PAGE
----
Unsurprisingly, large enterprises in highly-regulated and litigation-heavy industries reported the highest e-discovery operations maturity, according to a newly released survey. However, many of these companies have also reported low instances of e-discovery training.
The survey of 218 organizations of various sizes and industries was conducted by e-discovery and information governance company Exterro Inc. and Duke Law's EDRM, and based on a quiz tied to EDRM’s E-Discovery Maturity Self-Assessment Test.
While organizations in the pharmaceutical and finance industry reported the greatest e-discovery process maturity, they failed like their fellow respondents to report significant e-discovery training. According to the survey, those in the pharmaceutical industry rated their training 1.5 out of 5 and those in finance 2.6 out of 5. By contrast, organizations in the chemical and transportation industry gave the highest e-discovery training, 3.22 and 3.38 out of five, respectively.
Exterro chief marketing officer Bill Piwonka said the lack of e-discovery training in even highly regulated legal departments could stem from in-house departments not focusing on granular processes.
“The people who have been doing e-discovery have just done their own self-training,” Piwonka suggested. He added, “Because legal hasn’t really run itself like other departments, with this process focus, they probably don’t have all the pieces in place like a formal training.”
Surveyed companies also didn’t rate their organization’s security maintenance and data integrity highly, with an overall rating of 2.94 out of 5.
Of data security and integrity controls, slightly over half of all organizations had an auditing process in place (53 percent), as well as dedicated personnel to manage data security and integrity (58 percent). Most respondents said they had strong technology/automation controls ready (63 percent), followed by 61 percent that had defined processes set for data security and integrity.
The survey also asked respondents if they have a procedure to collect employees’ social media data and notably, midsize companies lagged behind smaller enterprises. Only 39 percent of businesses with 1,001 to 10,000 employees had a procedure in place to collect employees’ social media data, compared to 44 percent of smaller companies. Meanwhile, 51 percent of companies with 10,000-plus employees had a data collection process for workers’ social media.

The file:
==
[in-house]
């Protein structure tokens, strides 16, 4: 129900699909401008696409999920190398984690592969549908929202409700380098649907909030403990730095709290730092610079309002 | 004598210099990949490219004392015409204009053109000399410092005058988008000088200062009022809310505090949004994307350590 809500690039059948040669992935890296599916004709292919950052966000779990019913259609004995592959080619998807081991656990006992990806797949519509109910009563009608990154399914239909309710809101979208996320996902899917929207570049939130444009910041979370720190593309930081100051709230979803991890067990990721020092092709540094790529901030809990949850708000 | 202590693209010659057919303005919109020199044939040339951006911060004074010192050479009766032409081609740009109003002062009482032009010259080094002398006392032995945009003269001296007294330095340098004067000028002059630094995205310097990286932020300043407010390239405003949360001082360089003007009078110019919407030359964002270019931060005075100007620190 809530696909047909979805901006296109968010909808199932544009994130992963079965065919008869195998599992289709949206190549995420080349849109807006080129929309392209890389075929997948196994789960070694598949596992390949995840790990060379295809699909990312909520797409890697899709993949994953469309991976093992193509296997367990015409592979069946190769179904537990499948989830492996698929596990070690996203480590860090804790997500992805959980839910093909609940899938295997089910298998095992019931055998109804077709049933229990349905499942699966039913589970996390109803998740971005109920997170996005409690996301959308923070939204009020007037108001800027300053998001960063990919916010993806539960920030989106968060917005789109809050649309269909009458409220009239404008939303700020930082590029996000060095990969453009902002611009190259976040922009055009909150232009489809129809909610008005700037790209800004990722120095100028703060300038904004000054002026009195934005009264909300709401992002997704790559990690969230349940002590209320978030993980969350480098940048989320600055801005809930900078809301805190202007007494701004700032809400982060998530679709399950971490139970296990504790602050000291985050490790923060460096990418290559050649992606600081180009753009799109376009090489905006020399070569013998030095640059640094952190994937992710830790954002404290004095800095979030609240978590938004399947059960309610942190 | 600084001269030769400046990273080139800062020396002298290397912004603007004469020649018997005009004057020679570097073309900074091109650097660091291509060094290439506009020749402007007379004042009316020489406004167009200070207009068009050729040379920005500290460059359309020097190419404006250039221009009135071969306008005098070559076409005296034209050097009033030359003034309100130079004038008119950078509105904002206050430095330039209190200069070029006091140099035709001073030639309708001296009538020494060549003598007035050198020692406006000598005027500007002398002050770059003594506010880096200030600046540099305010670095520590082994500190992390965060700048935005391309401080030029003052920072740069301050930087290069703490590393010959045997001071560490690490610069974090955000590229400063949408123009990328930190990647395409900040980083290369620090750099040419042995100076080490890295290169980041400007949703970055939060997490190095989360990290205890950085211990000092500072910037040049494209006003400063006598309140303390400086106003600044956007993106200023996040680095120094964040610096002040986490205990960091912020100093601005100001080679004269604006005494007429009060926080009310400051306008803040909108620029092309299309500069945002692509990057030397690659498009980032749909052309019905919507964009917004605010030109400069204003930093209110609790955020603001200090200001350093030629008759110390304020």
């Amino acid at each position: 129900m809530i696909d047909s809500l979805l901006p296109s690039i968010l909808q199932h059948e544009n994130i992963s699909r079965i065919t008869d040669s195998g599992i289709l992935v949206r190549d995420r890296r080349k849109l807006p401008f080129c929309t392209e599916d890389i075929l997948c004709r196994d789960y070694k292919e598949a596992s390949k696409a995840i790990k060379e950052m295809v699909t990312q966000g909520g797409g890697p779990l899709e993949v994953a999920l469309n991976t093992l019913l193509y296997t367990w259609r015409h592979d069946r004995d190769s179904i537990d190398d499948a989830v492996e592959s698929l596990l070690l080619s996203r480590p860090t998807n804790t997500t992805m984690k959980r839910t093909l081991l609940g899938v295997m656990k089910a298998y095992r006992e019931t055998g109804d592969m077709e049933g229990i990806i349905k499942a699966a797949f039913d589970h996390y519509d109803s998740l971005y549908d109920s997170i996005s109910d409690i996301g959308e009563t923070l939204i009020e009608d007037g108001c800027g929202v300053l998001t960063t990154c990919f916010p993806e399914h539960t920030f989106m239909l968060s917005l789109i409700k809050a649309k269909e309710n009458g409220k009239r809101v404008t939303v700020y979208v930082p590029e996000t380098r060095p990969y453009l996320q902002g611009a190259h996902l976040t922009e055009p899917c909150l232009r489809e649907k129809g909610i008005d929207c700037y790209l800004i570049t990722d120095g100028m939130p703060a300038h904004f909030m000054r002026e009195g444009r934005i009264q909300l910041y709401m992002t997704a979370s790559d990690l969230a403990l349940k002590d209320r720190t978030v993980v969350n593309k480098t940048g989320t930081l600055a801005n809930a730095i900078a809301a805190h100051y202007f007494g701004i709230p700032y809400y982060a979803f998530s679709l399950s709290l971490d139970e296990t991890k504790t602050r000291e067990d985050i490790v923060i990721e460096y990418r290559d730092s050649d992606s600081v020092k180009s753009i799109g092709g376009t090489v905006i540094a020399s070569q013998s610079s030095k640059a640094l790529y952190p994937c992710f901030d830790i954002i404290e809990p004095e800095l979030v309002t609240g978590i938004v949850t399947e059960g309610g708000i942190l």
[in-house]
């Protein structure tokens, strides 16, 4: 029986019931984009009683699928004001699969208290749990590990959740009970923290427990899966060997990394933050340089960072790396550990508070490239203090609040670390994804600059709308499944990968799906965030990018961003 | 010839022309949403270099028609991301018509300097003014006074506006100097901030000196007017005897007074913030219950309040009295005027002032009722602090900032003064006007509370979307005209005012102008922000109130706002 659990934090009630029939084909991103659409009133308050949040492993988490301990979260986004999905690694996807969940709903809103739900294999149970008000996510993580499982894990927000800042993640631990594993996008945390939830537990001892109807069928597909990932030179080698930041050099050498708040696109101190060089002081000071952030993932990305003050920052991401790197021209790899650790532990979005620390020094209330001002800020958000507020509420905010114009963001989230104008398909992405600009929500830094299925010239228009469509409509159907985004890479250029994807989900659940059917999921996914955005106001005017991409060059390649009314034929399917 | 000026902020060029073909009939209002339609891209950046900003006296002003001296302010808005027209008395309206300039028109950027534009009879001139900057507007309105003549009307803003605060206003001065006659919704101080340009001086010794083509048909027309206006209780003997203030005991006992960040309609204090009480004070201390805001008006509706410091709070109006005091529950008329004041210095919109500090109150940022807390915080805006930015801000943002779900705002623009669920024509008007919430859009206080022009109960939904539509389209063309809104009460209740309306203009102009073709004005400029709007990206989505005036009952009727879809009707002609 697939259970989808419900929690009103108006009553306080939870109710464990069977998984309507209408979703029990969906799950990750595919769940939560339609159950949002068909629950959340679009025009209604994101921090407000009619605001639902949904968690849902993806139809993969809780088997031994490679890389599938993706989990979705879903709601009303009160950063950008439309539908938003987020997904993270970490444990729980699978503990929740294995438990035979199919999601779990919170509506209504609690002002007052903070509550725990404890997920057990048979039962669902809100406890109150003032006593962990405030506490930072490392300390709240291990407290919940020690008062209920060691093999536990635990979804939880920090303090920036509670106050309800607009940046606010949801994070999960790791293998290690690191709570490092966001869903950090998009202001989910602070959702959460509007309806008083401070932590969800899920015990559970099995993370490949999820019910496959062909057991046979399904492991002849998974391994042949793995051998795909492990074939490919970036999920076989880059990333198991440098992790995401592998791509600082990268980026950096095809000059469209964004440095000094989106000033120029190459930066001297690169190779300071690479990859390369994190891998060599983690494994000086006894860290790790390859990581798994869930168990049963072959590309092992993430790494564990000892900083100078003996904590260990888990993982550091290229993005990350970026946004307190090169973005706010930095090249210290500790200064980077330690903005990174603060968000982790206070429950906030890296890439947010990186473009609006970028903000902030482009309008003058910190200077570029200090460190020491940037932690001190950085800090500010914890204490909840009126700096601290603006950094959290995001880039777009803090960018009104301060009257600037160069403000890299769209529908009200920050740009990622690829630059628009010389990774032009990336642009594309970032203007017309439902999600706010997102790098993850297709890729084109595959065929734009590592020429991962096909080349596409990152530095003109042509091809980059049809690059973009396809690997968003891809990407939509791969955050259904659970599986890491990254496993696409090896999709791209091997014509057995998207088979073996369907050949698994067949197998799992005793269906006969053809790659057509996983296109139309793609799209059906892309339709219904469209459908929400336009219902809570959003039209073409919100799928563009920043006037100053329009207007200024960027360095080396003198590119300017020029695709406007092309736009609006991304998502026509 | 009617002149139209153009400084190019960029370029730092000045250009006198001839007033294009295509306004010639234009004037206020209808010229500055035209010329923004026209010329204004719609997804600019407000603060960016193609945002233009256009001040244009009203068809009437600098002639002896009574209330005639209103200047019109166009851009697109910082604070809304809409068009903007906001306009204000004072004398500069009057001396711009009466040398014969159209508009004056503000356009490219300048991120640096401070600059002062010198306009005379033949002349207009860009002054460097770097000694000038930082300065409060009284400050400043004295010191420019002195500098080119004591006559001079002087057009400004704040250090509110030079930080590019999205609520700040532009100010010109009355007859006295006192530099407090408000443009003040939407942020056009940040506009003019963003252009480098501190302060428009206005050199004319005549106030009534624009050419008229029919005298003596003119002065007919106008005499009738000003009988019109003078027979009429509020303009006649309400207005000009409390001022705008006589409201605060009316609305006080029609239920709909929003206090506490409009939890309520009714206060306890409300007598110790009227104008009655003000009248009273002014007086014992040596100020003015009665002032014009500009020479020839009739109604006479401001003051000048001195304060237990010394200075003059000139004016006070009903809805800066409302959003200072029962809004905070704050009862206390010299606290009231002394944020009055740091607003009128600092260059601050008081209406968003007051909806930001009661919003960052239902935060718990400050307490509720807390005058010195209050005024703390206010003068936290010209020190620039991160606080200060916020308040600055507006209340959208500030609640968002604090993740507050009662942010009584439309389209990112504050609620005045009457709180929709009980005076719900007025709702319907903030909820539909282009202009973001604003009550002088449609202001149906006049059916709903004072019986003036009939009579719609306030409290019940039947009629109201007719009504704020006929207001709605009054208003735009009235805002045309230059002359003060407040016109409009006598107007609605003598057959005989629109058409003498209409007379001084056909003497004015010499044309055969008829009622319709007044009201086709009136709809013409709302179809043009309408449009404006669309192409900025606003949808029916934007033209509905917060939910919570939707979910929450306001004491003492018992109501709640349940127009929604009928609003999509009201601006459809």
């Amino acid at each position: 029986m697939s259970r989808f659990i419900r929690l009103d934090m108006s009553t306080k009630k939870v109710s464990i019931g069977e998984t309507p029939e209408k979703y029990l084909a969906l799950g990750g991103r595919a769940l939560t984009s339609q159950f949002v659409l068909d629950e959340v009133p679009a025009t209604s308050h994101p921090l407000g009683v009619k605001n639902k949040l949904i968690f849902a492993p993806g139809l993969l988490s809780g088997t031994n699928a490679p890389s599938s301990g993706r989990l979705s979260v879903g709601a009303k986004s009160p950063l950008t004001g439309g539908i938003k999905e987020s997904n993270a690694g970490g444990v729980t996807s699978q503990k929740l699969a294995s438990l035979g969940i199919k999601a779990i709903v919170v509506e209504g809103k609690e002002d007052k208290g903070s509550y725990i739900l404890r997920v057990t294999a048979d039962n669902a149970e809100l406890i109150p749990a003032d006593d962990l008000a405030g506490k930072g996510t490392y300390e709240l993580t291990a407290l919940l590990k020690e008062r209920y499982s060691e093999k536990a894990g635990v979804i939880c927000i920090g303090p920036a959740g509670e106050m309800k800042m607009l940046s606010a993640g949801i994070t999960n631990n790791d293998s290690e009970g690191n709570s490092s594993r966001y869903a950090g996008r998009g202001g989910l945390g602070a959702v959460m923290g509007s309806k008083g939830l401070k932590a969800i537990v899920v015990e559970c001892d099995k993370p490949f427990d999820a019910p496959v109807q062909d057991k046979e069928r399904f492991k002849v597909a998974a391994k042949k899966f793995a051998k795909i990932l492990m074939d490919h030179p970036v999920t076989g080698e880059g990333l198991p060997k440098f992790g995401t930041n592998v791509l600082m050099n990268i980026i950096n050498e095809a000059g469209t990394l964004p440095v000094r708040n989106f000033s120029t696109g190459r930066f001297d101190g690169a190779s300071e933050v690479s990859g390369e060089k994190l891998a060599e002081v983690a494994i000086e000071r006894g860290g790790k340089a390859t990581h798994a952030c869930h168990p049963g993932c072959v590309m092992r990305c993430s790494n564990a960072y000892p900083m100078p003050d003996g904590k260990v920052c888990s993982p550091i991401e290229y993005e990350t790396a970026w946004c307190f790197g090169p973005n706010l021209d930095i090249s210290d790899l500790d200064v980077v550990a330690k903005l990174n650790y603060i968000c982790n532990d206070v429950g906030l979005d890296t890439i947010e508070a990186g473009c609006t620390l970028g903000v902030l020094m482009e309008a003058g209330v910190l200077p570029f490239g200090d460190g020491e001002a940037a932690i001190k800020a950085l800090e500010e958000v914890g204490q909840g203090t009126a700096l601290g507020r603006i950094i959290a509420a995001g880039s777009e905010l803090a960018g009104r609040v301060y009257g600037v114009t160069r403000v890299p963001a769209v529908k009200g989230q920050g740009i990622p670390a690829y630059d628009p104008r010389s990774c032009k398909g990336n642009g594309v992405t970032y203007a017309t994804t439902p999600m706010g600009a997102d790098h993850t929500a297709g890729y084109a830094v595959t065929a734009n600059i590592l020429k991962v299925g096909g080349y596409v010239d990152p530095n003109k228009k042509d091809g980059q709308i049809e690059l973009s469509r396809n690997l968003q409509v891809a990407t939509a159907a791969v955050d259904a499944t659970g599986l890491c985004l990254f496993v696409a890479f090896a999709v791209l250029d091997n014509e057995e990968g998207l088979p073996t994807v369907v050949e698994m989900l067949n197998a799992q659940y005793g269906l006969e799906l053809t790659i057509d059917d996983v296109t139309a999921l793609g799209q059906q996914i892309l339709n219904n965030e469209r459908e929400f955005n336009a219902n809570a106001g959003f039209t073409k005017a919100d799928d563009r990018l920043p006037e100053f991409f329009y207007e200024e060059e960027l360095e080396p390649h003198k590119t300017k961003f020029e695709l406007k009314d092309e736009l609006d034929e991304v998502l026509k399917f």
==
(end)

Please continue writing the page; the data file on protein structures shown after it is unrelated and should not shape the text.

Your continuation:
Procedures for collecting employees’ data from their personal devices were more prevalent. Nearly half of small enterprises, 53 percent of midsize companies and almost 70 percent of large enterprises reported they had a data collection plan for employee devices.
Overall, 91 percent of those surveyed said they had the ability to identify, preserve and collect data from employees. Indeed, all large companies said they could preserve and collect employee data, but that number noticeably slipped when asked about preserving third-party data. Only 68 percent of large companies said they could identify, preserve and collect data from vendors while 78 percent of large companies said they could do the same with contractors.
Piwonka said that overall, the survey underscored how legal departments were continuing to change their approach to e-discovery process.
“Every department in an enterprise has had the notion of cost optimization,” Piwonka said. “I think largely for a long time legal departments were kept out of it."
Those days, he said, are over. “I absolutely believe this trend of having a more processed approach to legal will continue. The trend of having formal legal operations and the scrutiny from the C-suite over expenses won’t lessen.”